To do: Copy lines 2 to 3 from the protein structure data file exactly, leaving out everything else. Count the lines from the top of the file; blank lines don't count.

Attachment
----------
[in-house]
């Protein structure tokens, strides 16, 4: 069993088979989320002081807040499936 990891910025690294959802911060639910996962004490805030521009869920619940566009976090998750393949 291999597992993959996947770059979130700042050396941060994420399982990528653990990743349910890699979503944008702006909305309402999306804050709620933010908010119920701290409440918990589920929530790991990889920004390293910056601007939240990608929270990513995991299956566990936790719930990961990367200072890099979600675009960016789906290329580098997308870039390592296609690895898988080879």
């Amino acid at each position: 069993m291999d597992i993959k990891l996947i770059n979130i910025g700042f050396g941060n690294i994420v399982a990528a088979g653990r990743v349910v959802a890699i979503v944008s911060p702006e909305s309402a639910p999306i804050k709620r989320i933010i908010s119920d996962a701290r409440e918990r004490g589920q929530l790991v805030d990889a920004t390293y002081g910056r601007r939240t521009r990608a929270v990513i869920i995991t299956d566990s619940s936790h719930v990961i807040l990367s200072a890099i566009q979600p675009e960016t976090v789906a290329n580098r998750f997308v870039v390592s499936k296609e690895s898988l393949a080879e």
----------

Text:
């Protein structure tokens, strides 16, 4: 069993088979989320002081807040499936 990891910025690294959802911060639910996962004490805030521009869920619940566009976090998750393949 291999597992993959996947770059979130700042050396941060994420399982990528653990990743349910890699979503944008702006909305309402999306804050709620933010908010119920701290409440918990589920929530790991990889920004390293910056601007939240990608929270990513995991299956566990936790719930990961990367200072890099979600675009960016789906290329580098997308870039390592296609690895898988080879």
């Amino acid at each position: 069993m291999d597992i993959k990891l996947i770059n979130i910025g700042f050396g941060n690294i994420v399982a990528a088979g653990r990743v349910v959802a890699i979503v944008s911060p702006e909305s309402a639910p999306i804050k709620r989320i933010i908010s119920d996962a701290r409440e918990r004490g589920q929530l790991v805030d990889a920004t390293y002081g910056r601007r939240t521009r990608a929270v990513i869920i995991t299956d566990s619940s936790h719930v990961i807040l990367s200072a890099i566009q979600p675009e960016t976090v789906a290329n580098r998750f997308v870039v390592s499936k296609e690895s898988l393949a080879e």